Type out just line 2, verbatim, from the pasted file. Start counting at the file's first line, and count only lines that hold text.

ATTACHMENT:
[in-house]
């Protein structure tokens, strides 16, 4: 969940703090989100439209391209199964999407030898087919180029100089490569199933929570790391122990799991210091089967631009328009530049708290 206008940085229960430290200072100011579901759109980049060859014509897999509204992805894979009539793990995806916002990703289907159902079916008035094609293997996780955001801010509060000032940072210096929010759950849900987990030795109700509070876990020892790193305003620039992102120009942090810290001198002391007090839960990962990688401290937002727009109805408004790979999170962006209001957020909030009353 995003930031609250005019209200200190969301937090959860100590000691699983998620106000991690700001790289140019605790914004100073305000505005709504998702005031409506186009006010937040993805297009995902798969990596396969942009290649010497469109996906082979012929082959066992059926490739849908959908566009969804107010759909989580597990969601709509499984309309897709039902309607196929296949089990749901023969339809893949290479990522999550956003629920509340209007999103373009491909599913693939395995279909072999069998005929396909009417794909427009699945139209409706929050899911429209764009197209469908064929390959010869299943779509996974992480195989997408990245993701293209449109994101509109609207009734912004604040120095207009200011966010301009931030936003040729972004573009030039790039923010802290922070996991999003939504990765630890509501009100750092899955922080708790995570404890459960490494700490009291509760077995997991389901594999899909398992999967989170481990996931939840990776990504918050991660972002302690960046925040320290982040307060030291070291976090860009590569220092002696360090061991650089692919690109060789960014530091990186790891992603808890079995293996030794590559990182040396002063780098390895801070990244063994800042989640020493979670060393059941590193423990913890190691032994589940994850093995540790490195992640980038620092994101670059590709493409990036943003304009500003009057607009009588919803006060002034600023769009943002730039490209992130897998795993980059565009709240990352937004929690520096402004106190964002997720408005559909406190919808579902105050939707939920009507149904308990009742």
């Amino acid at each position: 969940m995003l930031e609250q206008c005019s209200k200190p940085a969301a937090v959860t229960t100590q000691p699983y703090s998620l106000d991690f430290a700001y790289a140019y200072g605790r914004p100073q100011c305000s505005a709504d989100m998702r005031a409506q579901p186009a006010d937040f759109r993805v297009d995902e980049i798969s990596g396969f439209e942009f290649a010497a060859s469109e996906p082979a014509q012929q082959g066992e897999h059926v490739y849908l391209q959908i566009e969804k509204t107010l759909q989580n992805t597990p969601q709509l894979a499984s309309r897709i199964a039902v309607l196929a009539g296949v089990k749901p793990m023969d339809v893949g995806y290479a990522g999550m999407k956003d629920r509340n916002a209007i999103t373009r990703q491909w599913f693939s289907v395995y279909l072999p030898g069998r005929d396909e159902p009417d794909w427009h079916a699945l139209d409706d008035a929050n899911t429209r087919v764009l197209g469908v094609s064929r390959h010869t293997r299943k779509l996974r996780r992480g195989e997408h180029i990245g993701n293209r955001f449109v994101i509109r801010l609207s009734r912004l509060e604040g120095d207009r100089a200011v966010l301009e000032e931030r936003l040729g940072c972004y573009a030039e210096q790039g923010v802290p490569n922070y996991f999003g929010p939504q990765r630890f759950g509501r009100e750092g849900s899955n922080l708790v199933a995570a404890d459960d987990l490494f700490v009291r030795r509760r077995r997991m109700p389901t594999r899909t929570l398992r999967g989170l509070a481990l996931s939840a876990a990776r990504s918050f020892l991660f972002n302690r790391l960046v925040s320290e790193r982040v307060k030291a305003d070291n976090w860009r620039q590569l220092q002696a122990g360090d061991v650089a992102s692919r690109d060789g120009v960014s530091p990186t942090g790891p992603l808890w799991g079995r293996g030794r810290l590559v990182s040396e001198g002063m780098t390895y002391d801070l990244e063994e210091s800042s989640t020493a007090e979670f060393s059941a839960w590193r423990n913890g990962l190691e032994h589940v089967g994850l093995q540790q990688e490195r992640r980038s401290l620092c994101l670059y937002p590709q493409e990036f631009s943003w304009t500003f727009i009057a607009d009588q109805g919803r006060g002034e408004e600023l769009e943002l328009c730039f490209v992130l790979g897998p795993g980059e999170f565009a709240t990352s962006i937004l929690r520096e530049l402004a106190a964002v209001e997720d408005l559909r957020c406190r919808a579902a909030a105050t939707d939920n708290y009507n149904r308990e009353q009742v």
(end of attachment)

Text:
């Protein structure tokens, strides 16, 4: 969940703090989100439209391209199964999407030898087919180029100089490569199933929570790391122990799991210091089967631009328009530049708290 206008940085229960430290200072100011579901759109980049060859014509897999509204992805894979009539793990995806916002990703289907159902079916008035094609293997996780955001801010509060000032940072210096929010759950849900987990030795109700509070876990020892790193305003620039992102120009942090810290001198002391007090839960990962990688401290937002727009109805408004790979999170962006209001957020909030009353 995003930031609250005019209200200190969301937090959860100590000691699983998620106000991690700001790289140019605790914004100073305000505005709504998702005031409506186009006010937040993805297009995902798969990596396969942009290649010497469109996906082979012929082959066992059926490739849908959908566009969804107010759909989580597990969601709509499984309309897709039902309607196929296949089990749901023969339809893949290479990522999550956003629920509340209007999103373009491909599913693939395995279909072999069998005929396909009417794909427009699945139209409706929050899911429209764009197209469908064929390959010869299943779509996974992480195989997408990245993701293209449109994101509109609207009734912004604040120095207009200011966010301009931030936003040729972004573009030039790039923010802290922070996991999003939504990765630890509501009100750092899955922080708790995570404890459960490494700490009291509760077995997991389901594999899909398992999967989170481990996931939840990776990504918050991660972002302690960046925040320290982040307060030291070291976090860009590569220092002696360090061991650089692919690109060789960014530091990186790891992603808890079995293996030794590559990182040396002063780098390895801070990244063994800042989640020493979670060393059941590193423990913890190691032994589940994850093995540790490195992640980038620092994101670059590709493409990036943003304009500003009057607009009588919803006060002034600023769009943002730039490209992130897998795993980059565009709240990352937004929690520096402004106190964002997720408005559909406190919808579902105050939707939920009507149904308990009742």